These are a few ways you can detect bad clutch problems in your bike

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These are a few ways you can detect bad clutch problems in your bike  25th February 2021


Riding a motorbike with smooth-shifting gears gives you a sense of pleasure that no other thing can. The feeling of downshifting into a curve, soaring your RPMs, then switching back into high and rushing down the straightaway is unmatched.

But when the quality of your clutch starts deteriorating, it no longer grips as usual or allows you to smooth down and upshift. If you take too much time to assess a bad clutch, it might leave you stranded during a ride. While the rest of the crew enjoy the journey, you will have to spend extra time repairing or replacing it.

However, knowing the signs of a damaged clutch will help you repair the appropriate pieces before you're left stranded.

In today's post, we'll discuss ways to assess if your clutch is on its way to being damaged. Read along to know how you can avoid costly repairs before it's too late.

1. Slipping of clutch:
The clutch slipping indicates that it has already begun to wear down. You may sense a lag or a slight jerk when your bike starts picking up. The RPM starts to increase faster than it should. If any of these occur, your bike's clutch is worn out, and it's time to get it repaired.

2. Sticking of clutch:
Your bike's clutch will start to stick if there is a malfunction or oil-induced dirt in the springs. It can either stick in or out depending on when the event occurs. The clutch parts will cling together as you change gears resulting in a low-power transmission. A sticky clutch might be mistaken for a general bike problem, so be extra cautious and get it diagnosed.

3. Hard to shift gears:
If your clutch wire is loose or the clutch gap is compressed, the bike will not accelerate because you won't be able to shift gears. When parking your bike, it's best to keep it in neutral, although some people leave it in first gear. So if you ever experience a slack in shifting gears, visit the mechanic.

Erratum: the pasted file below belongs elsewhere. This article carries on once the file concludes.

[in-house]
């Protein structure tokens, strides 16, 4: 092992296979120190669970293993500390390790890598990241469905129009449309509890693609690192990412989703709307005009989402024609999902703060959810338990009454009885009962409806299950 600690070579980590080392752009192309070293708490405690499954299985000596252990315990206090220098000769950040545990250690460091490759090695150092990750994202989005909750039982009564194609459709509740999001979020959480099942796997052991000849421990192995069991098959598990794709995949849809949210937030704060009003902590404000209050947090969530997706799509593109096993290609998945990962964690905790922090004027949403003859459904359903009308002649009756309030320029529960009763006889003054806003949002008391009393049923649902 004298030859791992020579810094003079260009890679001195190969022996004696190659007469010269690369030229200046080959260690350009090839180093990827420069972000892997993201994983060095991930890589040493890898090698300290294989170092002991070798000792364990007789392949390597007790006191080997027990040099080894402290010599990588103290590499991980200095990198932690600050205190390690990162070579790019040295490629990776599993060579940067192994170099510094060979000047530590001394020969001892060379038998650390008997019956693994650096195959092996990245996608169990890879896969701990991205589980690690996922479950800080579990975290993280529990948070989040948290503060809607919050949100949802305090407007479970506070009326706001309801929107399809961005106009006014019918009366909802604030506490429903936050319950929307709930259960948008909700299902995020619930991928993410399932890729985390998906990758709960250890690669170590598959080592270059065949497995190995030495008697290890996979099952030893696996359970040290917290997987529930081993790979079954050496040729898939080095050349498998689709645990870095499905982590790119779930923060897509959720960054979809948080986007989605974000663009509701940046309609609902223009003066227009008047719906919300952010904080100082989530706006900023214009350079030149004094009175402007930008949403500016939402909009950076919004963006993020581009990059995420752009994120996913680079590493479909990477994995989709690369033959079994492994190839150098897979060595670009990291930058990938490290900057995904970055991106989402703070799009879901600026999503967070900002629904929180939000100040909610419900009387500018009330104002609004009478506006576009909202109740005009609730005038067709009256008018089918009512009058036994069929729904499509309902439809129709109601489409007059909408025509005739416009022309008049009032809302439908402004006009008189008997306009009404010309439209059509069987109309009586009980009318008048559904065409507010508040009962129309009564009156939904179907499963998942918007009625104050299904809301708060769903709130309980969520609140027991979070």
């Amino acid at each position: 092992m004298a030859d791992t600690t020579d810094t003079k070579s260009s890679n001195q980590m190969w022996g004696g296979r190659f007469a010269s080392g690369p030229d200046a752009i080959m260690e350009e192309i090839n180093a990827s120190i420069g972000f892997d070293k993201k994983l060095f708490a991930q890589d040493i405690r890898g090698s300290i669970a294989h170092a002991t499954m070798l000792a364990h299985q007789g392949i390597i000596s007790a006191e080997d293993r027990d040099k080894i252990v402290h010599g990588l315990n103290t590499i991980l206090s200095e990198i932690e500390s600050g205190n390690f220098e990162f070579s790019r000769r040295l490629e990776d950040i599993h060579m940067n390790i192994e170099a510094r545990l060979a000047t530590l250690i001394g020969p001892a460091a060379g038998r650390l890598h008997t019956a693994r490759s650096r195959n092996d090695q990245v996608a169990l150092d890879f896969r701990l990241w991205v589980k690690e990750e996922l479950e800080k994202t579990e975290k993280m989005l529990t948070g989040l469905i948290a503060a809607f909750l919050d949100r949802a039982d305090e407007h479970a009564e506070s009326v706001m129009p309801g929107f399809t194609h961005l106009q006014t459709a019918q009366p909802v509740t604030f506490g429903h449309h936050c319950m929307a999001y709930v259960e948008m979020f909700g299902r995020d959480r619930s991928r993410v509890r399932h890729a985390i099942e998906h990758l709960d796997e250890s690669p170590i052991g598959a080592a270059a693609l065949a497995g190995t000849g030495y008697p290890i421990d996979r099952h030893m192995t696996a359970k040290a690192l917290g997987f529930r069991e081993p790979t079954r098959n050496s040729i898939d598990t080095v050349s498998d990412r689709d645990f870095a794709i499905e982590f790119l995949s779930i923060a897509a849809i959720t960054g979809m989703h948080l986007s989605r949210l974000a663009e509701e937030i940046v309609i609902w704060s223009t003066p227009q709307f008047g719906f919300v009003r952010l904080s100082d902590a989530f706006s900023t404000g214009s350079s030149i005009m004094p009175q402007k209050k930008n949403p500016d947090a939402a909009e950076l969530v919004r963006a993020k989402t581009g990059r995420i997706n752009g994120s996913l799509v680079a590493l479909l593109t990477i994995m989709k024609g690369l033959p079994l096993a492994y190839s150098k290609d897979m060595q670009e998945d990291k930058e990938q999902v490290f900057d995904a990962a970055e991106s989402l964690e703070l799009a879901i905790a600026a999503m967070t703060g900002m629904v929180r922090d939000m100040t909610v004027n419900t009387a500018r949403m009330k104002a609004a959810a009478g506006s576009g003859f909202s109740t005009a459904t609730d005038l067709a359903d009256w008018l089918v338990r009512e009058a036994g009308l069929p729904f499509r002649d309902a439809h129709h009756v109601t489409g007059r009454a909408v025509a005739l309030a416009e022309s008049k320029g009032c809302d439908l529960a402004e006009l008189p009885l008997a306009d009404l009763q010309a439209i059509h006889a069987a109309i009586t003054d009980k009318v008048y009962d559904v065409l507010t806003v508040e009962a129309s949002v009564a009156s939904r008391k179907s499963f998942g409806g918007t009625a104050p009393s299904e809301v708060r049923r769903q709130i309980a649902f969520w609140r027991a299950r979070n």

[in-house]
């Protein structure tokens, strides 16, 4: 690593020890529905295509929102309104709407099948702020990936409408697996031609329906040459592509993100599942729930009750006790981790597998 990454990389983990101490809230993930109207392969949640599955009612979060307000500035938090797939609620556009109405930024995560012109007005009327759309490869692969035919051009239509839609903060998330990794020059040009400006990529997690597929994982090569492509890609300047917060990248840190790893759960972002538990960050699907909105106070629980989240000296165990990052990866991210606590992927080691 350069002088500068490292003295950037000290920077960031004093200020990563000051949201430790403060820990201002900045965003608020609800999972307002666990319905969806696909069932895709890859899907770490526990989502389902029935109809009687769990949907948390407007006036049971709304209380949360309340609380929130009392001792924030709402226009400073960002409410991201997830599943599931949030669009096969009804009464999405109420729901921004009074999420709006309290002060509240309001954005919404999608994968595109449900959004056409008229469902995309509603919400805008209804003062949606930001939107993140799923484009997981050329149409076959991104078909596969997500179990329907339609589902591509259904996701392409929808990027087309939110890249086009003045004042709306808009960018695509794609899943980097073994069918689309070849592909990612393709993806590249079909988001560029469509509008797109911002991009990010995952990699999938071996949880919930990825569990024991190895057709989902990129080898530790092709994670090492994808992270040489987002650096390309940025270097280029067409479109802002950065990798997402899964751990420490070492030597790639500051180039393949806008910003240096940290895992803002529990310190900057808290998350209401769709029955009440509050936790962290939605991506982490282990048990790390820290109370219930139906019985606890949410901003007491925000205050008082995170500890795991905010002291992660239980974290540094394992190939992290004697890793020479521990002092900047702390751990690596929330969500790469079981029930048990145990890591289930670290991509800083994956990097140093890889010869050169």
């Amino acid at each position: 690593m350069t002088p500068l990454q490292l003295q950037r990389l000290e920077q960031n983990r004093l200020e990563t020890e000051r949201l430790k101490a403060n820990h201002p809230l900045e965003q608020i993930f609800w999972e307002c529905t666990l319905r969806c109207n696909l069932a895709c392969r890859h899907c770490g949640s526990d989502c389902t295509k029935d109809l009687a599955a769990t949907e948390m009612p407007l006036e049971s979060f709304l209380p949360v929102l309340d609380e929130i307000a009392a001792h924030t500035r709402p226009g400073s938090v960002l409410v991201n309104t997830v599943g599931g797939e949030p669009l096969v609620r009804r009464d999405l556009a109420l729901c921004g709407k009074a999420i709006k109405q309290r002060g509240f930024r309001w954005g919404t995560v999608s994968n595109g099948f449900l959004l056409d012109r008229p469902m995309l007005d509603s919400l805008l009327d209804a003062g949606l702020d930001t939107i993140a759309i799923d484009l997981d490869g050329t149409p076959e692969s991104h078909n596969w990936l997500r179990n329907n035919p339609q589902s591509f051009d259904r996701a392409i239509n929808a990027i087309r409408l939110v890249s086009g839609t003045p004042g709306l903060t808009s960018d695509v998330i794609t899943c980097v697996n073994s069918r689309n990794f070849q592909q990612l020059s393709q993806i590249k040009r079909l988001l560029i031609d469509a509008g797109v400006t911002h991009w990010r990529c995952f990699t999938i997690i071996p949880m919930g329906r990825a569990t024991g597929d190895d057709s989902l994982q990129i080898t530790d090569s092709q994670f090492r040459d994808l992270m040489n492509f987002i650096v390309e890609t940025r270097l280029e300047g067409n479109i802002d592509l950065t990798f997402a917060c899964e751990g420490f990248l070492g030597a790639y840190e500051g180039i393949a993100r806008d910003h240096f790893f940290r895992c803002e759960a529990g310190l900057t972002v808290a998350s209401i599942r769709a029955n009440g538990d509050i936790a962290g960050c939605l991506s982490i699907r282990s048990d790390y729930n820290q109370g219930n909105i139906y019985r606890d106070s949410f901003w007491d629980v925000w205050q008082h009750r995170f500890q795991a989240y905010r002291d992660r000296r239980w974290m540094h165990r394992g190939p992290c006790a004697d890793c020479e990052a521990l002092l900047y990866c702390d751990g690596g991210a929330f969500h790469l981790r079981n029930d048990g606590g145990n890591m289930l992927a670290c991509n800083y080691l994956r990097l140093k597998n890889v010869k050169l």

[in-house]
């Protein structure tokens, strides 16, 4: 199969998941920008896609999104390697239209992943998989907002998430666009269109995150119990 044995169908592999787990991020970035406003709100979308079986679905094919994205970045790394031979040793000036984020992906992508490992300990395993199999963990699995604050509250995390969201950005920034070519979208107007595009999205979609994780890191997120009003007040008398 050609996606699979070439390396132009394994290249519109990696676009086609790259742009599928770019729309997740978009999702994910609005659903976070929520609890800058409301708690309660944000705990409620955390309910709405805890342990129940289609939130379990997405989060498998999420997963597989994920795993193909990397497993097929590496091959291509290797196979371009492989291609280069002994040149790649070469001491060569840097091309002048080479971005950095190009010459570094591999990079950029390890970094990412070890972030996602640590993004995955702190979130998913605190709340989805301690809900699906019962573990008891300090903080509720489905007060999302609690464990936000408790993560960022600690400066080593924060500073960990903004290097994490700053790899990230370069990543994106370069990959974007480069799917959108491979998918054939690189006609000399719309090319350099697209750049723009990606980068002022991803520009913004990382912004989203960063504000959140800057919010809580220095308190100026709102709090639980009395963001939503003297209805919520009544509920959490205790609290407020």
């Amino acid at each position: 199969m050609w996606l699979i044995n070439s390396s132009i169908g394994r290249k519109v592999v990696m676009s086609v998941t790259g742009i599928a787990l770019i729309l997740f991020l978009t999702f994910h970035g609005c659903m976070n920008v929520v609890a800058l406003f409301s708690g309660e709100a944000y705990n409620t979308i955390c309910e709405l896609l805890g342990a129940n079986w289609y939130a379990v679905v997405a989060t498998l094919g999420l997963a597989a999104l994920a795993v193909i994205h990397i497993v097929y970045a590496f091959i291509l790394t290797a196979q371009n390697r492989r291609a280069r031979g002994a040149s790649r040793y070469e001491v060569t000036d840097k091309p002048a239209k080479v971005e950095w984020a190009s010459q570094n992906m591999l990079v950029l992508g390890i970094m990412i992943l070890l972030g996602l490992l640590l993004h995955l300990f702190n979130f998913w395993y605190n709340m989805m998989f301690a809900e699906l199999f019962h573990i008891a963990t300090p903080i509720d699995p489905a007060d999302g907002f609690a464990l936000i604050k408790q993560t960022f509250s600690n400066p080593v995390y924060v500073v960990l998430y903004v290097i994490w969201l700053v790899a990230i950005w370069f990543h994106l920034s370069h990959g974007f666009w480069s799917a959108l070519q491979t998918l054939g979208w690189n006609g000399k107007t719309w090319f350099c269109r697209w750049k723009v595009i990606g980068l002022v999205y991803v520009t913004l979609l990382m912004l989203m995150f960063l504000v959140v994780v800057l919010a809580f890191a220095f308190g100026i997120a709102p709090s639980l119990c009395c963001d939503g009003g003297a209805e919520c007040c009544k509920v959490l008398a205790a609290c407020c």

Tip: To minimise clutch dislocation and overheating, always start your bike in neutral. Overheating the metal components causes them to expand, lowering the spacing distance. However, the clutch relies on friction to transfer power, so oil the parts regularly to avoid overheating.

4. Sharp metallic noise:
If you've recently noticed a strange sound emanating from your bike and it becomes louder as the days pass, it might be your clutch asking for attention.

5. Burning smell:
A burning odour may signal a clutch problem, which you should not neglect. If a mechanical noise accompanies the smell, you should have the clutch pad checked out as soon as possible to avoid any more damage.

These are some ways you can detect a problem with your clutch system. Make sure you always park your bike on neutral. Oil the clutch system periodically, but don't put too much oil. Never use the clutch as the braking alternative unless it's very needful, like in case of brake failures.

While you ensure your clutch pad, insure your bike as well, it will help you in case of mechanic visits for your clutch repairs and avoid additional expenses. Purchase bike insurance online and add value to your two-wheeler with the benefits of comprehensive coverage.

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Disclaimer: The information provided above is for illustrative purposes only. To get more details, please refer to policy wordings and prospectus before purchasing a policy.